In my previous article, I covered different types of fungi and gave brief descriptions on their uses. In this article, I want to dive deeper and explore John Hopkins psilocybin research; what the current findings may imply for the future of mental health – PTSD, Anxiety, Addiction, Depression and possibly much more. Psilocybin belongs to the genus Psilocybe. It is a gilled mushroom, growing worldwide, in the family Hymenogastraceae. Most or nearly all species contain the psychedelic compounds Psilocybin, psilocin and baeocystin (http://Wikipedia). According to the National Institute of Mental Health, more than 17 million people in the U.S. and 300 million people worldwide have experienced major depression (http://hopkinsmedicine.org). *DISCLAIMER – PSILOCYBIN IS STILL ILLEGAL IN MOST STATES AND I DO NOT RECOMMEND TAKING IT, OR ANY PSYCHEDELIC SUBSTANCE. THIS IS FOR EDUCATIONAL PURPOSES ONLY.
In a study of 24 people with long-term documented depression (approximately two years prior to enrolling in the study), the results look promising. Researchers report two doses of the psychedelic substance psilocybin, given with supportive psychotherapy, produced rapid and large reductions in depressive symptoms, with most participants showing improvement, and half of study participants achieving remission through the four-week follow-up period (http://hopkinsmedicine.org).
All participants were given the GRID-Hamilton Depression Rating Scale – a standard depression assessment tool – upon enrollment, and at one and four weeks following completion of their treatment. On the scale, a score of 24 or more indicates severe depression, 17-23 moderate depression, 8-16 mild depression, and 7 or less no depression. At enrollment, the average score was 23, but one week and four weeks after treatment, they had an average depression score of 8. After treatment, most participants showed a substantial decrease in their symptoms, and almost half were in remission from depression at the follow-up. Participants in the delayed group didn’t show decreases in their symptoms before receiving the psilocybin treatment.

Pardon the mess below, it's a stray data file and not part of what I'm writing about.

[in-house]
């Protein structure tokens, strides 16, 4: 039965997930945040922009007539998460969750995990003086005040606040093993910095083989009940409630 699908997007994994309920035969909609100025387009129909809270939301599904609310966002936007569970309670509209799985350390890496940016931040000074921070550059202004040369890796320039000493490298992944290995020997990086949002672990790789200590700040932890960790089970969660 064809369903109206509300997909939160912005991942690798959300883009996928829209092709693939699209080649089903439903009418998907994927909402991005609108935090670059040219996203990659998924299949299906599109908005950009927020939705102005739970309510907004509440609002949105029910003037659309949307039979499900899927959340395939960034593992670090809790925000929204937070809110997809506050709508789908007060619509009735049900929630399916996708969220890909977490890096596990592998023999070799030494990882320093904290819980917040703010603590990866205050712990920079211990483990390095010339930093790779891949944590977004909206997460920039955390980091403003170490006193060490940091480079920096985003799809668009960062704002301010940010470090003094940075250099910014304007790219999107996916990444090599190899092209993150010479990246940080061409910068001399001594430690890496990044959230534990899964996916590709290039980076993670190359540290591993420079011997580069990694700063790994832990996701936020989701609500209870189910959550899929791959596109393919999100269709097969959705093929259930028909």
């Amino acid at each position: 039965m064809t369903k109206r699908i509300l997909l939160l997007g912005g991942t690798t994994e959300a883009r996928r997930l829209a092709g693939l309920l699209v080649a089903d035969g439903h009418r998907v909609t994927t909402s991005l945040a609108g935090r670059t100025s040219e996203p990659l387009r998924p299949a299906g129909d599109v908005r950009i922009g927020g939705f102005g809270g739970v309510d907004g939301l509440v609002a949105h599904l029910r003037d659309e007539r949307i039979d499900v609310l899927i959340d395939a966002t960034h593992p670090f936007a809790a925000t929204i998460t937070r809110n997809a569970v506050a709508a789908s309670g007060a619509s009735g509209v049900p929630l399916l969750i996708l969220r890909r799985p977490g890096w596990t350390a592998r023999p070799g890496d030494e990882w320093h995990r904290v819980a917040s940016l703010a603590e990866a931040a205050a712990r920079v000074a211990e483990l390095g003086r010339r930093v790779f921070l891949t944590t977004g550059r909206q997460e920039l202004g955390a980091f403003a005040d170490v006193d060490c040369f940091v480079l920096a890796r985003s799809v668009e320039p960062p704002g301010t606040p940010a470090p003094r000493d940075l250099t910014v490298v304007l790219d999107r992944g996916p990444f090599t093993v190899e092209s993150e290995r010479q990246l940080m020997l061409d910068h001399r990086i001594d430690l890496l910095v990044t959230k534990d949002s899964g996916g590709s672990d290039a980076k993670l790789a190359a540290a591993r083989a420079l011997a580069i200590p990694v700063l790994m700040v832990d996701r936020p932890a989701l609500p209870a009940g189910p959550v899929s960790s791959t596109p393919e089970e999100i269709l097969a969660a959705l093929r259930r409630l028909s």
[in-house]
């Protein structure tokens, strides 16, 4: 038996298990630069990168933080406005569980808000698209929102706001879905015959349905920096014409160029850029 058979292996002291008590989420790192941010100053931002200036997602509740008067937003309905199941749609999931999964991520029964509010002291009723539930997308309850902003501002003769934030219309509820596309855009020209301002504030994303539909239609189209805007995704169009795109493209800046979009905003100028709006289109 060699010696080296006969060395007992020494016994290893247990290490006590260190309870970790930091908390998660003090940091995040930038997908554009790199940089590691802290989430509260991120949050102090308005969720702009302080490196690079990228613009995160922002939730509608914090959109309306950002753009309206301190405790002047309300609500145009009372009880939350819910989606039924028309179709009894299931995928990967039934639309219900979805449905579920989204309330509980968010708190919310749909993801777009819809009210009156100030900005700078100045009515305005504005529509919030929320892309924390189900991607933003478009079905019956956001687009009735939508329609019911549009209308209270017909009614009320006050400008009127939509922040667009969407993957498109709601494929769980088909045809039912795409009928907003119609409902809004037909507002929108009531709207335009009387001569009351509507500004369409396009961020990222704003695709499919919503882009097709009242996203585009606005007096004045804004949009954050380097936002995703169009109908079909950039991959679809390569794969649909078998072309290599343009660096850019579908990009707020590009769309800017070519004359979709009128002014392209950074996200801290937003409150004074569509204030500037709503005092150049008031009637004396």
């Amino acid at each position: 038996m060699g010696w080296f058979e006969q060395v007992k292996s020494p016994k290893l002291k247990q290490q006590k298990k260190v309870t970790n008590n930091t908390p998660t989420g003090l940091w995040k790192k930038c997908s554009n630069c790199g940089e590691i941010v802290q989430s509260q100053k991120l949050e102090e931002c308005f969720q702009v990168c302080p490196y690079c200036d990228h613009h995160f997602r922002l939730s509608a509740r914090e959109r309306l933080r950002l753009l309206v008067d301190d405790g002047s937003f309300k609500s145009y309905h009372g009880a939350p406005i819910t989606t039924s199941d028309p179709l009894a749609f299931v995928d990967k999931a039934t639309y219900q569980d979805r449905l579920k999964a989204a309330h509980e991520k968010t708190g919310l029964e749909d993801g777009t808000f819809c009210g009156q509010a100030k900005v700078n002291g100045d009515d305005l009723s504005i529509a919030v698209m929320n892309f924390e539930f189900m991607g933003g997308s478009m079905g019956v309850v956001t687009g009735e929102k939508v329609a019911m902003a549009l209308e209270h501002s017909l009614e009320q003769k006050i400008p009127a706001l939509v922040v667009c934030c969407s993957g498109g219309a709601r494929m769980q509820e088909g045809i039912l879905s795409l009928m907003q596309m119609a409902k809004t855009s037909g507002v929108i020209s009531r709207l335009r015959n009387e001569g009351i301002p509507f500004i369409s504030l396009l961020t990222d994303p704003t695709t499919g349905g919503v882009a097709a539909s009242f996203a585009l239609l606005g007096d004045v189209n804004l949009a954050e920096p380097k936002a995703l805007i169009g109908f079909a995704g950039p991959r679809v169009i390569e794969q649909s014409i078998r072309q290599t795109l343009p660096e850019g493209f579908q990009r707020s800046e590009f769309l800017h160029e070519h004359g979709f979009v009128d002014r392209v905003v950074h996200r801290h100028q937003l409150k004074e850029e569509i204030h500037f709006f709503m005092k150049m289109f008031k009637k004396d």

Of the group of 24 participants, 67% showed a more than 50% reduction in depression symptoms at one-week follow-up. Overall, four weeks post-treatment, 54% were considered in remission — meaning they no longer qualified as depressed (http://hopkinsmedicine.org).
Researchers will follow the participants for a year after the study to see how long the antidepressant effects of psilocybin treatment lasts and will report their findings in a later publication.
As you can probably gather from the study findings, the research is looking promising and is now being studied, is becoming more accepted and more mainstream. I will link some videos and sources at the end of this article. I personally feel this is wonderful research, but in no way do I advocate for the recreational use of psychedelic substances. In the study I cited above, participants were tapered off of antidepressants before beginning the study, and they were in a controlled, supervised environment. To be used in a therapeutic way, controlled dosage and supervision by a trained professional are absolutely necessary. When using any kind of psychedelic there are always risks involved, as with any treatment. Participants may experience fear, anxiety, and panic, and without someone there to help them through the experience, assuring them they are ok, it could potentially turn a life changing experience into a nightmare and leave them more damaged than before the therapy. As said by one of the greatest philosophers of our time: “With great power comes great responsibility!” – Uncle Ben (Spider-Man). All joking aside, this is a very true statement, especially in the world of psychedelic therapy.